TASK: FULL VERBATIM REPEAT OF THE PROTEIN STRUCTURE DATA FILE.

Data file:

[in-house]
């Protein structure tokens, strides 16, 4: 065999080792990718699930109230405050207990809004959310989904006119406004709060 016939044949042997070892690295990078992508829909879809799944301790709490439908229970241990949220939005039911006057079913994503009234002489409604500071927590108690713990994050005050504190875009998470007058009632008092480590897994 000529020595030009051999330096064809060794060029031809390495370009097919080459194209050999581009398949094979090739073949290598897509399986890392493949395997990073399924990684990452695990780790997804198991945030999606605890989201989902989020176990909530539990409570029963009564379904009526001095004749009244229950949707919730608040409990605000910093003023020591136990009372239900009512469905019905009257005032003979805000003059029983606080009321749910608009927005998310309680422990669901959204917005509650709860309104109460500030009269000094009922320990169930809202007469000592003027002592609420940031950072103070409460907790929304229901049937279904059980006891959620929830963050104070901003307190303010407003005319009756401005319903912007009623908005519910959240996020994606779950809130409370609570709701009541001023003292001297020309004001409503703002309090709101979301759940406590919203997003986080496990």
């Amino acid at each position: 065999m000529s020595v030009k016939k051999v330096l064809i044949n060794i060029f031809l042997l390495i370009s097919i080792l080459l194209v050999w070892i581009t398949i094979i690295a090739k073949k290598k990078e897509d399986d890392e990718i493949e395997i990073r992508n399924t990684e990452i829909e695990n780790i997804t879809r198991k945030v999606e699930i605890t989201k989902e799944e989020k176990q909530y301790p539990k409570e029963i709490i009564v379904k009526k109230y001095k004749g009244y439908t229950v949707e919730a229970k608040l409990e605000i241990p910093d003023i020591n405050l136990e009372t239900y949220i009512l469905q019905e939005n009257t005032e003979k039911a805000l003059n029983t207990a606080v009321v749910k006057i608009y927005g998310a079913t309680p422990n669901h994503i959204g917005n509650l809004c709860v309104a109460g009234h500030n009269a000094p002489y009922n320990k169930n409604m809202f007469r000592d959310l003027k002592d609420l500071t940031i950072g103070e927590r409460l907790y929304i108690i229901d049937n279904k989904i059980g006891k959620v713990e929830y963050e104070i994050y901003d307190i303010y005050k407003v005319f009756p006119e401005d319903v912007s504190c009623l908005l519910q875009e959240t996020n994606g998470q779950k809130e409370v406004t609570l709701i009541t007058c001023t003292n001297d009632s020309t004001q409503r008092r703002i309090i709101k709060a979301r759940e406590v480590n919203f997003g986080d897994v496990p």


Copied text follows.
[in-house]
């Protein structure tokens, strides 16, 4: 065999080792990718699930109230405050207990809004959310989904006119406004709060 016939044949042997070892690295990078992508829909879809799944301790709490439908229970241990949220939005039911006057079913994503009234002489409604500071927590108690713990994050005050504190875009998470007058009632008092480590897994 000529020595030009051999330096064809060794060029031809390495370009097919080459194209050999581009398949094979090739073949290598897509399986890392493949395997990073399924990684990452695990780790997804198991945030999606605890989201989902989020176990909530539990409570029963009564379904009526001095004749009244229950949707919730608040409990605000910093003023020591136990009372239900009512469905019905009257005032003979805000003059029983606080009321749910608009927005998310309680422990669901959204917005509650709860309104109460500030009269000094009922320990169930809202007469000592003027002592609420940031950072103070409460907790929304229901049937279904059980006891959620929830963050104070901003307190303010407003005319009756401005319903912007009623908005519910959240996020994606779950809130409370609570709701009541001023003292001297020309004001409503703002309090709101979301759940406590919203997003986080496990």
């Amino acid at each position: 065999m000529s020595v030009k016939k051999v330096l064809i044949n060794i060029f031809l042997l390495i370009s097919i080792l080459l194209v050999w070892i581009t398949i094979i690295a090739k073949k290598k990078e897509d399986d890392e990718i493949e395997i990073r992508n399924t990684e990452i829909e695990n780790i997804t879809r198991k945030v999606e699930i605890t989201k989902e799944e989020k176990q909530y301790p539990k409570e029963i709490i009564v379904k009526k109230y001095k004749g009244y439908t229950v949707e919730a229970k608040l409990e605000i241990p910093d003023i020591n405050l136990e009372t239900y949220i009512l469905q019905e939005n009257t005032e003979k039911a805000l003059n029983t207990a606080v009321v749910k006057i608009y927005g998310a079913t309680p422990n669901h994503i959204g917005n509650l809004c709860v309104a109460g009234h500030n009269a000094p002489y009922n320990k169930n409604m809202f007469r000592d959310l003027k002592d609420l500071t940031i950072g103070e927590r409460l907790y929304i108690i229901d049937n279904k989904i059980g006891k959620v713990e929830y963050e104070i994050y901003d307190i303010y005050k407003v005319f009756p006119e401005d319903v912007s504190c009623l908005l519910q875009e959240t996020n994606g998470q779950k809130e409370v406004t609570l709701i009541t007058c001023t003292n001297d009632s020309t004001q409503r008092r703002i309090i709101k709060a979301r759940e406590v480590n919203f997003g986080d897994v496990p």